In time, capitalism + free market will self-correct without intervention.
FR Keyword: moneylist
This can be a high-volume ping list at times.
I think that’s the point. Galbraith (Sr) was a disciple of the Keynesian School, therefore, assuming that his son has followed in the old man’s footsteps, one would normally imagine that a dyed-in-the-wool Keynesian would support a bailout wholeheartedly. The fact that he does not really strongly supports the notion that the bailout is a fraud. I personally agree with Yardeni, who reflects what I wrote in another thread (not that it was an original idea, mind you), but that the market has already handled the main threat. The fact that the market did not fail on Friday is proof enough that the bailout is not necessary.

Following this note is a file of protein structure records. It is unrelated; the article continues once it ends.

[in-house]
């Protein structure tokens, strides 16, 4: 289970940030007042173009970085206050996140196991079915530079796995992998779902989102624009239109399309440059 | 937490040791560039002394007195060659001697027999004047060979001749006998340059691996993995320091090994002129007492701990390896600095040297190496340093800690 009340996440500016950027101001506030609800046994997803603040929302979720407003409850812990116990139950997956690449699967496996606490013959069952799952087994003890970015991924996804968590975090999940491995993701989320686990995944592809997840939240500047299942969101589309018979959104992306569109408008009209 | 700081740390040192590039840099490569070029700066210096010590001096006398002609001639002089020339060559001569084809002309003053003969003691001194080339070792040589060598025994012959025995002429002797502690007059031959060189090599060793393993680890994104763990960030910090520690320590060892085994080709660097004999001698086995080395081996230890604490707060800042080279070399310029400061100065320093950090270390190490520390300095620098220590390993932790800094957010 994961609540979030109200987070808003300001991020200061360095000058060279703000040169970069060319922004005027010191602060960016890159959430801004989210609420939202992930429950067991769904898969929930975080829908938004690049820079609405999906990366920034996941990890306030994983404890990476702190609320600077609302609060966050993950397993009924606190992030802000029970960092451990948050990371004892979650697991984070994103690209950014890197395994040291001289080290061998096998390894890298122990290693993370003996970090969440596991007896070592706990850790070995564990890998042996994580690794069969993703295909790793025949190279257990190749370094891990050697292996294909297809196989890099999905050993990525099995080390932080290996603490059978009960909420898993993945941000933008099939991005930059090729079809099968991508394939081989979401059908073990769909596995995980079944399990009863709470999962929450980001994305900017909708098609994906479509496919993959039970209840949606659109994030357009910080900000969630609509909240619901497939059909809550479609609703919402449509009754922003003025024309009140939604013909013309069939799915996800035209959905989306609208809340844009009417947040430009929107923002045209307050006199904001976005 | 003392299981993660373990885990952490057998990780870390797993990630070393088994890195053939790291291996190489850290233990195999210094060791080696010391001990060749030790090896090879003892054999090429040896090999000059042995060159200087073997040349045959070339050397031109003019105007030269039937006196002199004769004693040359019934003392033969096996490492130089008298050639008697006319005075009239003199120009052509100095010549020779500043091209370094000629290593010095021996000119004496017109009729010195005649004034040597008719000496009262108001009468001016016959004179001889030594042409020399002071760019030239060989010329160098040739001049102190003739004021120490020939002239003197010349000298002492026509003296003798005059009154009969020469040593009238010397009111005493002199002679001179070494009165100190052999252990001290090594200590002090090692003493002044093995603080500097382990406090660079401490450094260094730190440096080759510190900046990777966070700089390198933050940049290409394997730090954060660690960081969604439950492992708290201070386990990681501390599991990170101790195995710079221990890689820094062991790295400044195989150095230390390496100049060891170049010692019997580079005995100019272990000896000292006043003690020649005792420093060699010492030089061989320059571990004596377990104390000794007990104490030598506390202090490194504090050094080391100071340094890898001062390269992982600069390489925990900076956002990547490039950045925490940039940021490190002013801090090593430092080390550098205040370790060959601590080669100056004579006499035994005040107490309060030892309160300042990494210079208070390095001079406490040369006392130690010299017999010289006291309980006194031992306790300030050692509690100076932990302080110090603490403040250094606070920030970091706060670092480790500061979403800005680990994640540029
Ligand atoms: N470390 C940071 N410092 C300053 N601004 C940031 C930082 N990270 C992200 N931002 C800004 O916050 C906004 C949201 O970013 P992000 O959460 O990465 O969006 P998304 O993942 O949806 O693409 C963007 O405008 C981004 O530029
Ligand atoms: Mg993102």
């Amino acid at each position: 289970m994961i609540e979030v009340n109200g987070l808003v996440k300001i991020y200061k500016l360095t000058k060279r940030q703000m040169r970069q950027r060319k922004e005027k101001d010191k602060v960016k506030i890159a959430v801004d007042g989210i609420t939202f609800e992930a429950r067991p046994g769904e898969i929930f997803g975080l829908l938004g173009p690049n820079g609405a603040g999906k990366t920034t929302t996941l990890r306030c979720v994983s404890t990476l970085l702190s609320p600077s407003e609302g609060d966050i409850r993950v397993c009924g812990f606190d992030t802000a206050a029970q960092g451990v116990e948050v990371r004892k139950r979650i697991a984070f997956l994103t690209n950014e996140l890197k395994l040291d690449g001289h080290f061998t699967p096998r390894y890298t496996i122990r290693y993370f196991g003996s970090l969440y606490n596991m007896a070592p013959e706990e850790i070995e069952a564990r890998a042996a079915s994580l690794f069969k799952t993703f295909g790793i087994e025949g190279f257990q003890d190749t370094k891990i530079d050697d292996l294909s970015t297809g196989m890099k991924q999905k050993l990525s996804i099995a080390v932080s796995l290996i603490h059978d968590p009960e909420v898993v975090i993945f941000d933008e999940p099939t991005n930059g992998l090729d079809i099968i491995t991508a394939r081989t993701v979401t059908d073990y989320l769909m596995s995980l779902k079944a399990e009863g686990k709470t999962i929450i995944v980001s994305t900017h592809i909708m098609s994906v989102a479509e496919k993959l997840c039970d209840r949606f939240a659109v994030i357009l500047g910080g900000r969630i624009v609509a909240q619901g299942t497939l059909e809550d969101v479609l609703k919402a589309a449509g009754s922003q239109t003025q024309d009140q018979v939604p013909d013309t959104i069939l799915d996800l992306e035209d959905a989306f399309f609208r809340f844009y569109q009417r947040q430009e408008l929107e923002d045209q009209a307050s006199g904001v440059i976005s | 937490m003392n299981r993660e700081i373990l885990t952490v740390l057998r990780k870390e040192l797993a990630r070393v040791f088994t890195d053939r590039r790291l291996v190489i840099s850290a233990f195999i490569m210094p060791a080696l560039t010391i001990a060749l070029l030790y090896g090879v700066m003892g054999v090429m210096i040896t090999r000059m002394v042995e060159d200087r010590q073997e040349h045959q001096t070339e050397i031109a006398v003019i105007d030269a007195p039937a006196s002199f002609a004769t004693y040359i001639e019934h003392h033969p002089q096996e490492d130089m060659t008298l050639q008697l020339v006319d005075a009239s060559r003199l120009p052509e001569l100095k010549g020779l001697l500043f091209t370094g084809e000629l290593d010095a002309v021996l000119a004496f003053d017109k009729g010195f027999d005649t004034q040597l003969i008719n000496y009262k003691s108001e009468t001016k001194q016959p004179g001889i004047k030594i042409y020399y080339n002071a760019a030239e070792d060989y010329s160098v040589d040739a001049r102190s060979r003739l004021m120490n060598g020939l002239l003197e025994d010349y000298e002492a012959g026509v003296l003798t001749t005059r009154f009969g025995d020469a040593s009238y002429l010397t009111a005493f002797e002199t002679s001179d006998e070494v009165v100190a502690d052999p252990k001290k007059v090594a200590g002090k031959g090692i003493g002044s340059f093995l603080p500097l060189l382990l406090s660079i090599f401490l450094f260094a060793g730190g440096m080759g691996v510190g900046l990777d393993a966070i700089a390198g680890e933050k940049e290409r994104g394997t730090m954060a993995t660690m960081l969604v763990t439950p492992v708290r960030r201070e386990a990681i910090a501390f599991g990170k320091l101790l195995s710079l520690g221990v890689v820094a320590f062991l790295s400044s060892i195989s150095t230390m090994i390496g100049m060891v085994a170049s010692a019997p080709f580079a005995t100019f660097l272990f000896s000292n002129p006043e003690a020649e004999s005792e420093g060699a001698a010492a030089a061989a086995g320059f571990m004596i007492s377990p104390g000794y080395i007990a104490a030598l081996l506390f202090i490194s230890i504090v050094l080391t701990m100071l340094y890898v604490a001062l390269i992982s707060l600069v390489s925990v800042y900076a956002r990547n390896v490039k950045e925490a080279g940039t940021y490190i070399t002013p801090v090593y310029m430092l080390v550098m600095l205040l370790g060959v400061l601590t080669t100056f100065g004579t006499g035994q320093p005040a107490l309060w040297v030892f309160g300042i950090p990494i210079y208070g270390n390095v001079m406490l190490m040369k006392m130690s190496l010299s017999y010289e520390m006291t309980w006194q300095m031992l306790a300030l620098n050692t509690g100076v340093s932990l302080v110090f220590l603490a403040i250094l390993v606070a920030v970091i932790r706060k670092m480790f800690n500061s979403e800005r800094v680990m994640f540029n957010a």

Paulson is trying to same his cronies.
Because neither Obama nor McCain have taken a strong position on the issue. And the current econommic issue is being blamed on Bush, people will naturally attach Bush to McCain as opposed to Bush to Obama.
While true, the only unknowns are how long it will take and how painful it will be.
No damn bailout needed. Bush has lost his mind.
Bump to that!
Bush has been touting "homeownership" his entire seven years.
Cuomo's predecessor, Henry Cisneros, did that for the first time in December 1995, taking a cautious approach and moving the GSEs toward a requirement that 42 percent of their mortgages serve low- and moderate-income families. Cuomo raised that number to 50 percent and dramatically hiked GSE mandates to buy mortgages in underserved neighborhoods and for the "very-low-income."